With the arrival of Fidget Spinners, they have raised several questions. Is it just a toy or can it actually help improve focus? Many people just view the spinner as a toy that causes distractions. However, students, children even, are reporting results that allow them to focus even better.
Andrew Bonini was stuck inside at school on a sweltering day. To get his mind off the heat, the eighth grader took out his fidget spinner — a flat, palm-sized gadget with three arms that spins on a ball bearing. The Connecticut teen flicked it and watched it spin around and around. It whirred quietly.
Andrew is 14. His younger sisters each have their own fidget spinners. Twelve-year-old Ava is teaching herself a trick. “I’ll be holding it and spinning it on my pointer finger, then I try to balance it on my middle finger while it’s spinning.” Allie, who’s nine, has been trying to balance hers on her nose as it spins. “It’s not easy,” she notes.
Silly tricks aside, all three siblings feel their spinners are more than mere toys. Andrew thinks the gadget helps him reduce stress and boredom. Allie tends to take hers out when she’s alone in her bedroom and feeling upset or anxious. “If I can play with it for five minutes, it helps me not be as worried,” she says.
The Bonini kids are part of the fidget spinner craze that is sweeping across the United States and other parts of the world. People of all ages are spinning an array of devices that come in all sorts of shapes and colors. The spinners follow a long line of toy fads, from hula hoops to Pokémon cards and silly bands.
But fidget spinners may be more than just a toy. Some websites that sell them have made sweeping health claims. They say the spinners can help relieve stress, anxiety or even the symptoms of attention deficit hyperactivity disorder (ADHD). At the same time, some schools have banned the gadgets for being too distracting. So, are spinners annoying toys or therapeutic tools? It turns out, they can be both.
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Years before the current spinner craze took off, inventor Catherine Hettinger of Winter Park, Fla., was going through a difficult summer. She has a disorder called myasthenia gravis. In this condition, instructions from the brain can fail to make it to the muscles. People like Hettinger can therefore have trouble moving their arms and hands. Her daughter, Sara, was seven at the time. “I couldn’t pick up my daughter’s toys and couldn’t play with her,” the woman recalls.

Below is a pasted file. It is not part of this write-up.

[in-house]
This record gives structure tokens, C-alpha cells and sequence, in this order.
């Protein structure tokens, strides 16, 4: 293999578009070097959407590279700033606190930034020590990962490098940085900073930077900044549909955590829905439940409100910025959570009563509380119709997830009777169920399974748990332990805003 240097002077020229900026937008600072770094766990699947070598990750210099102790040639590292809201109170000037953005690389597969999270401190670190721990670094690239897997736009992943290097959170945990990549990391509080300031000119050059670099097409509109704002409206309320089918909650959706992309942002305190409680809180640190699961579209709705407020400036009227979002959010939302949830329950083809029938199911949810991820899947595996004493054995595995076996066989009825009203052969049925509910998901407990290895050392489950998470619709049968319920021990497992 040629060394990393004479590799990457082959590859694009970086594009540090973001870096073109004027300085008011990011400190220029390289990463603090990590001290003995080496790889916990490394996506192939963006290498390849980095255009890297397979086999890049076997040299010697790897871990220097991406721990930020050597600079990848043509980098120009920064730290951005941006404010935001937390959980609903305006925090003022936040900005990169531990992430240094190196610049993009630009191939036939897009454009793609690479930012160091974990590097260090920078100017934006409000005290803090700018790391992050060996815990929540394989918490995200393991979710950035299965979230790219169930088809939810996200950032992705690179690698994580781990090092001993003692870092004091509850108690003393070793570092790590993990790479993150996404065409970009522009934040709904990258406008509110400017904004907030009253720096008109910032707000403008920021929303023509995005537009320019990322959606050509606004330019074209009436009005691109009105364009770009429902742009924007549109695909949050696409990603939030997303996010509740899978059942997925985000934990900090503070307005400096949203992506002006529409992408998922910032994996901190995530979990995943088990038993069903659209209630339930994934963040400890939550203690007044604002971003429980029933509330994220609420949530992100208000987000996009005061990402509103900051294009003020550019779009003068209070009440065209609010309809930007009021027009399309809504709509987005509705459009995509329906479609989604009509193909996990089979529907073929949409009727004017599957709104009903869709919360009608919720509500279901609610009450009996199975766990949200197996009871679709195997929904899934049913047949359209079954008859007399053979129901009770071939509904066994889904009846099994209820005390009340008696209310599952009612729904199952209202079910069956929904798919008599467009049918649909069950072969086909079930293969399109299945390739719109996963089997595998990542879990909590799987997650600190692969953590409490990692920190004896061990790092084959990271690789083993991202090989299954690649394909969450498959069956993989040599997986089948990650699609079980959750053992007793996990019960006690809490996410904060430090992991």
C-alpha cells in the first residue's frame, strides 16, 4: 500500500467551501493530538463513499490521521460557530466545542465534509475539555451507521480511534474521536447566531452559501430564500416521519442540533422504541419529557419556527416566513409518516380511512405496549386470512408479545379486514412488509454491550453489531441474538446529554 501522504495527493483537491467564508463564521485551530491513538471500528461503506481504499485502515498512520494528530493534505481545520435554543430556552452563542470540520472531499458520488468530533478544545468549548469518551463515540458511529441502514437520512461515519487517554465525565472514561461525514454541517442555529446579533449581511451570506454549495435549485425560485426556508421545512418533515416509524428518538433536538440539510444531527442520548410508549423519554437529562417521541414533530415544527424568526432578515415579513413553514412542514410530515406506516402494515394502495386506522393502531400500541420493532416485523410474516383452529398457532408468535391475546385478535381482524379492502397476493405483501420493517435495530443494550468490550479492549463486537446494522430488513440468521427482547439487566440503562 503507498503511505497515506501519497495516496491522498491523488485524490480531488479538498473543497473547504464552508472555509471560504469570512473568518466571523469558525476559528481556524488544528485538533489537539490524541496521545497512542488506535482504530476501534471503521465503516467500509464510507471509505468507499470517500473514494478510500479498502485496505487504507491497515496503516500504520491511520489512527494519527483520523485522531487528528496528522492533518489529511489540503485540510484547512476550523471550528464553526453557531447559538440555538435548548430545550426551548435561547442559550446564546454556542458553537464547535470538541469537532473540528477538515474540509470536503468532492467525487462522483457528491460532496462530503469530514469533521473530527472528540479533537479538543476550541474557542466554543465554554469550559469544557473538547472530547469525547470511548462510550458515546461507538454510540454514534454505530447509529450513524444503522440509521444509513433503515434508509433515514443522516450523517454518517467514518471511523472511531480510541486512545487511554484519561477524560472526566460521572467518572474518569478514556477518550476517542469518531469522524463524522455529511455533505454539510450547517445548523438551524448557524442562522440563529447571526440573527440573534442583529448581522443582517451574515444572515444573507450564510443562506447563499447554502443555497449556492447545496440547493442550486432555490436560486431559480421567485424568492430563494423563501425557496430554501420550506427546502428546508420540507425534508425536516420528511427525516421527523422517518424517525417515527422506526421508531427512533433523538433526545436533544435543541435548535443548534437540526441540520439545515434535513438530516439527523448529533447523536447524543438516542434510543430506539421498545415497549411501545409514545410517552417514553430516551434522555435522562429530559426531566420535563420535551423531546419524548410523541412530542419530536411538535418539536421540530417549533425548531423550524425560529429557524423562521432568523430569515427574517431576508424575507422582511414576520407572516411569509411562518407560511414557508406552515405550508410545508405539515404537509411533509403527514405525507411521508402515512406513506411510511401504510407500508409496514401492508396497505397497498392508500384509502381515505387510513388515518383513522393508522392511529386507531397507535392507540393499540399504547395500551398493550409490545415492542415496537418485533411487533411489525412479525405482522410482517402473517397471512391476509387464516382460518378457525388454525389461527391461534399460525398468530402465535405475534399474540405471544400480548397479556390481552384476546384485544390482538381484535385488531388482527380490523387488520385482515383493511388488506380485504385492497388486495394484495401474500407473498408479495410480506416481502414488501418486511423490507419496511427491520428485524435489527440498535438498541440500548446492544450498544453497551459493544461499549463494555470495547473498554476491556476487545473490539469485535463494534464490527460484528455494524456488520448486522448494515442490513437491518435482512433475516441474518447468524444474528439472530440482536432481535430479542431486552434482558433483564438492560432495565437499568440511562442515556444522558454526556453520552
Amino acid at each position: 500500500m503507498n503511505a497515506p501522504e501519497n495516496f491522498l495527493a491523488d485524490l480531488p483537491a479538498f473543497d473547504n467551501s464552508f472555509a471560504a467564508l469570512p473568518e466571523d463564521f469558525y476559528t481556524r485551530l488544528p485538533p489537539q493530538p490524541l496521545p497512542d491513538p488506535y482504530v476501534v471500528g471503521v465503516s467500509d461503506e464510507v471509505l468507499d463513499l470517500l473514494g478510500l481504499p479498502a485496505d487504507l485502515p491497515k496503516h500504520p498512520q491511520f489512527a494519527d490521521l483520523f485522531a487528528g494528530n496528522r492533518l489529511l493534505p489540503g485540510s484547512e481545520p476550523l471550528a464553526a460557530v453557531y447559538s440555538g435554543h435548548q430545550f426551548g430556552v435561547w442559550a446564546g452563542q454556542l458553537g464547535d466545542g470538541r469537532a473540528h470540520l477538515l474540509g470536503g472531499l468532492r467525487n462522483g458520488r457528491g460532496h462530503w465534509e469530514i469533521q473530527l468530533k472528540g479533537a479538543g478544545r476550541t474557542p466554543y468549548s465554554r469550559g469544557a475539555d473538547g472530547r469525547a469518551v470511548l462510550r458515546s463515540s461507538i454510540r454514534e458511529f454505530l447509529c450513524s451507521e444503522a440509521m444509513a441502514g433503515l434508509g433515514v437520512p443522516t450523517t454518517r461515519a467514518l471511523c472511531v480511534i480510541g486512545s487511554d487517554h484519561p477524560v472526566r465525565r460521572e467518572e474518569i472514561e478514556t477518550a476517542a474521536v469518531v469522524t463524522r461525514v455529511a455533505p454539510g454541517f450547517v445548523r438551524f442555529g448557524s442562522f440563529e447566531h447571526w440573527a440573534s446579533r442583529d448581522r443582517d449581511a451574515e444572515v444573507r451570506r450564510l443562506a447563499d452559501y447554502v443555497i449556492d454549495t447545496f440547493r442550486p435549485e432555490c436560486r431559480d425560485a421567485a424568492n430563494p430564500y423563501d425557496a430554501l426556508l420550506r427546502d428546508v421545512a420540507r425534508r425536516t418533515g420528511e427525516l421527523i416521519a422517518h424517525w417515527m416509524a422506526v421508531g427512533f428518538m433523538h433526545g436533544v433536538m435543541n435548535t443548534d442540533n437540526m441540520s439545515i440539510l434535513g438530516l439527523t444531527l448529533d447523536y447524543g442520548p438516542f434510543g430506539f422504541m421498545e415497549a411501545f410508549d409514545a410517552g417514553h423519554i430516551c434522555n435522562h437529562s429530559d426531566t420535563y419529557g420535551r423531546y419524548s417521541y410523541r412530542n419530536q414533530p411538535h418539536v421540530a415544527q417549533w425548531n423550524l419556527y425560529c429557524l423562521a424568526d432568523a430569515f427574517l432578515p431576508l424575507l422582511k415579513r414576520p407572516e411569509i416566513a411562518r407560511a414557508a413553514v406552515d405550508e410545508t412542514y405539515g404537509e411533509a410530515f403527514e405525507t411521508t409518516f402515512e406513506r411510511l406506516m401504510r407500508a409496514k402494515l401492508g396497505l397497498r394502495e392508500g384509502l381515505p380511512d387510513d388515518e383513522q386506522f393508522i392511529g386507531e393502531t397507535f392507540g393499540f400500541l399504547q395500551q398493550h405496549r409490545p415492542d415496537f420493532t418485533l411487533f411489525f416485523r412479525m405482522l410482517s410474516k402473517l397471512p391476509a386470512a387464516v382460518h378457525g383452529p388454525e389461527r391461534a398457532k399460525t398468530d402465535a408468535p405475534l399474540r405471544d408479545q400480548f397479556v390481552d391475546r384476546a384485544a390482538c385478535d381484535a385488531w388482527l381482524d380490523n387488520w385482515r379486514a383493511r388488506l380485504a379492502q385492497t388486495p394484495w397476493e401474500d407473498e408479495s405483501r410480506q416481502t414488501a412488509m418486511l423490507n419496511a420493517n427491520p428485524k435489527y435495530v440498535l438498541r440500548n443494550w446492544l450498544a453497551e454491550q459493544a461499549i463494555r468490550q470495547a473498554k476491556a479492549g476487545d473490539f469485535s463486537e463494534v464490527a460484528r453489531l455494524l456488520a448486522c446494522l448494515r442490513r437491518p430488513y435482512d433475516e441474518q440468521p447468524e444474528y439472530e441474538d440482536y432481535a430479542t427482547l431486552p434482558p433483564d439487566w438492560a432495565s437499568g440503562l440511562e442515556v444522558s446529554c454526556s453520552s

Whenever Hettinger hears of a problem, though, no matter how large or small, she immediately starts imagining devices to fix it. She and her daughter worked together to design and build something they could play with together. “We toyed with all kinds of kitchen stuff and other household objects. I could crumple up newspaper and use tape to think in three dimensions,” she says.
The result of all that tinkering was a small plastic disc that could be spun on the tip of a finger. In 1993, Hettinger filed for a patent on the spinning toy and started selling it at craft fairs. (A patent gives a person or company exclusive rights to make, sell or use an invention.) She also pitched the device to toy companies. Before a meeting with the vice president and lead designer of one company, Hettinger found herself playing with the spinner. She says, “It helped to calm me down.”
Unfortunately, none of the companies decided to produce her toy. And a patent doesn’t last forever. Hettinger eventually let hers lapse. Though she continued to sell the spinners at craft fairs and online, the idea of a finger spinner no longer belonged to her alone. Yet she’s thrilled that a variation on her idea has now become so popular.
The fidget spinners that most people have now don’t look much like Hettinger’s original. Hers looked a bit like a sun hat or a flying saucer that would balance atop a fingertip. Most of today’s spinners have three arms and spin for a longer time on tiny ball bearings. People have gotten very creative with new sizes and shapes for these spinners.
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